Section 212 of the INA establishes a series of Terrorism-Related Inadmissibility Grounds (TRIG), including membership in a Tier III terror group. This means that a member of such a group cannot enter the country “unless the alien can demonstrate by clear and convincing evidence that the alien did not know, and should not reasonably have known, that the organization was a terrorist organization” (§ 1182(a)(3)(B)(i)(VI)).
On top of this, if a member of a Tier III group has somehow entered the country already, he or she is deportable (§ 1227(a)(4)(B)) and is further ineligible for a cancellation of removal, which would otherwise be available for someone who has been in the country several years and exhibited good behavior (§ 1229b(c)(4)). Finally, while deportation may generally be “withheld” (that is, stopped) on humanitarian grounds—as when there is reason to believe that the individual would face persecution in their country of origin—a member of a group with Tier III status is ineligible for such humanitarian relief (see §§ 1158(b)(2)(A)(v) and 1231(b)(3)(B)(iv)).
How Are Tier III Designations Made?
Tier III decisions are made on a case-by-case, ad hoc basis by individual consular officials and immigration judges. A consular official may deny a visa on these grounds with little or no process. But for aliens already in the country and facing deportation, the case winds up in an immigration court—part of the Executive Office of Immigration Review (EOIR)—whose decisions can be appealed to the Board of Immigration Appeals, also within the executive branch.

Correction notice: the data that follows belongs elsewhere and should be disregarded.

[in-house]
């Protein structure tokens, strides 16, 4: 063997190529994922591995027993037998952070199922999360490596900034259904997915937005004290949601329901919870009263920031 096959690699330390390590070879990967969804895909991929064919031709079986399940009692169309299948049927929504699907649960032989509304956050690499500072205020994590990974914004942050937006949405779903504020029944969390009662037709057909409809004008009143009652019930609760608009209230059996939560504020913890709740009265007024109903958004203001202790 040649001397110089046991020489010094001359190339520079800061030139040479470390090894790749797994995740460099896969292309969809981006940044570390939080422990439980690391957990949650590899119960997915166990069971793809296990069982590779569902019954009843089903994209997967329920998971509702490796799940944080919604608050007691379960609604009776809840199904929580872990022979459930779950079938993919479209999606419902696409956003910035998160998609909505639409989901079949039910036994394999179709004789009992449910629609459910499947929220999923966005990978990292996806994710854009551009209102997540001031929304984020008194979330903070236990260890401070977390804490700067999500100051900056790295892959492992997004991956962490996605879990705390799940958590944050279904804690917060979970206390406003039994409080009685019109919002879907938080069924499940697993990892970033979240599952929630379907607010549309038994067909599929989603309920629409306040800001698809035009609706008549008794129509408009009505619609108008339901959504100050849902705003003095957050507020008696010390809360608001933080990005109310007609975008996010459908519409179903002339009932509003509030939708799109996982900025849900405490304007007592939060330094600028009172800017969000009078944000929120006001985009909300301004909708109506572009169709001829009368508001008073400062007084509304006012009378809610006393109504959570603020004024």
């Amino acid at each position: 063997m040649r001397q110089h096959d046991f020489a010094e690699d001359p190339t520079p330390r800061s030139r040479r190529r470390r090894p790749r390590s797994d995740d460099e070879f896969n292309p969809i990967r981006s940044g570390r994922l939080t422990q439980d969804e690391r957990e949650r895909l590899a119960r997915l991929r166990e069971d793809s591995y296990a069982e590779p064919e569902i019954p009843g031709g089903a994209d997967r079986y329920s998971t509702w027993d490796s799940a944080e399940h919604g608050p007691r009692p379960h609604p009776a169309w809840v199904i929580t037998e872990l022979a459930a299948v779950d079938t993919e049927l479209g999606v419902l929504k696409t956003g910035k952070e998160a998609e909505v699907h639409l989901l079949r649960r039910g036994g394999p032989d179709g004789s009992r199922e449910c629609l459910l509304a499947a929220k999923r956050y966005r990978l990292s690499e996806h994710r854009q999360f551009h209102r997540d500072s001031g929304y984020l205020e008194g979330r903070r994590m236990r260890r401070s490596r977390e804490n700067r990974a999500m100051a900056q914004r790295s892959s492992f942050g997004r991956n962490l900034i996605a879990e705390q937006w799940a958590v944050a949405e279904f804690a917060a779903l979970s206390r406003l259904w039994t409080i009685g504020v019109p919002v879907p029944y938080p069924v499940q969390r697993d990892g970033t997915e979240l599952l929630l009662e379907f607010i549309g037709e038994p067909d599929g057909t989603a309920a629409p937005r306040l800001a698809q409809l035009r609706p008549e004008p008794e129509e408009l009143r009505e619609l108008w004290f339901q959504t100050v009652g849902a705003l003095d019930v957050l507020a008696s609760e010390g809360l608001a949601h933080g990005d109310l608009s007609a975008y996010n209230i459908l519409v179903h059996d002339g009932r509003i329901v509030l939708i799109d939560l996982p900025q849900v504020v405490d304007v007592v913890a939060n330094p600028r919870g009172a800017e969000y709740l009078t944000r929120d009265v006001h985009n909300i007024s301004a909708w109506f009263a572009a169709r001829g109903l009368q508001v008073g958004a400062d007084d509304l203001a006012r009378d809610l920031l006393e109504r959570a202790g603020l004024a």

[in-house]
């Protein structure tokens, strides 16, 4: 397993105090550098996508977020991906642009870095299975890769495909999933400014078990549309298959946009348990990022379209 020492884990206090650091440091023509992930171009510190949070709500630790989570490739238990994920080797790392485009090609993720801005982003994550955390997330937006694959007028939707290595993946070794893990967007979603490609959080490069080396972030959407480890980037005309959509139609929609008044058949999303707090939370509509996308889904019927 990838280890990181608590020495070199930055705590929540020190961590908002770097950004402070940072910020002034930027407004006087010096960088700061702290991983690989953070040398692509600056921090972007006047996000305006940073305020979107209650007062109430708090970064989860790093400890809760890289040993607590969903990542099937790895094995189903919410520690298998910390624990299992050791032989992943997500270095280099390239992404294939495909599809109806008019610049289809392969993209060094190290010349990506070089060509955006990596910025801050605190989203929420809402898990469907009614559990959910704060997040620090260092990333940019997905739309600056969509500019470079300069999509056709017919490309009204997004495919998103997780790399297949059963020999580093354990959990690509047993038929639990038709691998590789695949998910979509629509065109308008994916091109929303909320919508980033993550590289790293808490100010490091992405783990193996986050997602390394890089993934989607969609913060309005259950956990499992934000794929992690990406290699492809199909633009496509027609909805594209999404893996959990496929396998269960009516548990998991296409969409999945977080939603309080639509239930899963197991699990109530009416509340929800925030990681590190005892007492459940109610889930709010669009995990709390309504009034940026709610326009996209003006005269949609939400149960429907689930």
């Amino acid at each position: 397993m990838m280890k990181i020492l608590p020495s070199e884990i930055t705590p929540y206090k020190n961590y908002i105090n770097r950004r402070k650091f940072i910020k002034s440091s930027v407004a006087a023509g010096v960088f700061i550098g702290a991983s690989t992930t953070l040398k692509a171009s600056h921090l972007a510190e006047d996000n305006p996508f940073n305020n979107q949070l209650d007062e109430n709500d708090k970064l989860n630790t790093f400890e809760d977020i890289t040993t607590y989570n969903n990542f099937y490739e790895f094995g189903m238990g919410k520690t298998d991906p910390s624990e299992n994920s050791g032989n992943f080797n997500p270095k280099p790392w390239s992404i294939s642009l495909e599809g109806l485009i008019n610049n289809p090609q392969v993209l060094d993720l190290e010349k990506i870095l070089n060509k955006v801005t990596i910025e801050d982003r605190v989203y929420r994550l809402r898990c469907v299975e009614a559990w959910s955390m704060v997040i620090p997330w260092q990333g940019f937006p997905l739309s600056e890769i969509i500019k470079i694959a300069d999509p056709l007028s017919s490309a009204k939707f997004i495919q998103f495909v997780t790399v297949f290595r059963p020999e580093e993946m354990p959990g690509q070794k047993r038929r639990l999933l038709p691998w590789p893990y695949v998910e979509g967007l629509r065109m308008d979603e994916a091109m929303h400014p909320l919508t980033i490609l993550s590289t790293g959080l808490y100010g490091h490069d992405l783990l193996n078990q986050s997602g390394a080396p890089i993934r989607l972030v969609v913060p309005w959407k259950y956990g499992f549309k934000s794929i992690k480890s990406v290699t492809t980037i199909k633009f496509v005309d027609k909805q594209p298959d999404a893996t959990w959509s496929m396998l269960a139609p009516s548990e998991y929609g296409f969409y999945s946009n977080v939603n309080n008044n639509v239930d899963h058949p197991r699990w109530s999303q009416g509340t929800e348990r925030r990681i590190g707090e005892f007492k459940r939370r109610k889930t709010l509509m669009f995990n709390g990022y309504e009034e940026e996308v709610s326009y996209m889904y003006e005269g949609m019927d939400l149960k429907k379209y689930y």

Federal regulations are vague on the process of establishing Tier III status, but they are not favorable to the individual facing deportation. Once “the evidence indicates”—a standard well-short of proof—that a group is a Tier III terrorist organization and the alien belonged to it, then the “burden” shifts to the alien to “prov[e] by a preponderance of the evidence” that the group is not a Tier III terrorist organization or that the alien had no reason to know that. (Denise Bell offers a more in-depth look at how Tier III determinations play out in immigration court.)
The Third Circuit’s Limitations on Tier III Designations
In its September decision in Uddin v. Attorney General, a Third Circuit panel criticized the “highly inconsistent” determinations of the Board of Immigration Appeals regarding Tier III terrorist organizations and set forth a rule to “help provide the Board a principled method of adjudicating Tier III cases.” The court’s new rule holds that a showing of terrorist activity by a group’s members is not enough to confer Tier III status—there must also be a finding that the terrorist activity was “actually authorized ... by a group’s leaders.”
The Uddin case illustrates the confusion that has developed in determining whether a foreign group or political party qualifies as a Tier III terrorist organization. Joshim Uddin, who immigrated illegally to Brooklyn, was a member of the Bangladesh National Party (BNP), the main opposition to the ruling Awami League (AL) party in Bangladesh. Both parties have frequently resorted to violence, the Third Circuit noted, such as deploying a “death squad” known as the Rapid Action Battalion. Moreover, both parties have organized violent “general strikes and traffic blockades” during election cycles, during which activists firebombed buses and polling centers.
The immigration judge and Board of Immigration Appeals found that these well-known facts were enough to establish that the BNP was a Tier III terrorist organization while Uddin was a member. However, despite the government’s contention to the Third Circuit panel that it knew of no holdings to the contrary, the court’s initial research turned up several decisions that the BNP was not a terrorist organization (several of them are even conveniently posted on Berkeley Law’s Human Rights Center’s website).
The panel then ordered the government to provide all decisions by the board regarding the BNP’s Tier III status over the last two years—which amounted to fifty-four decisions that reached “radically different results.” The panel noted that “something is amiss where, time and time again, the Board finds the BNP is a terrorist organization one day, and reaches the exact opposite conclusion the next.”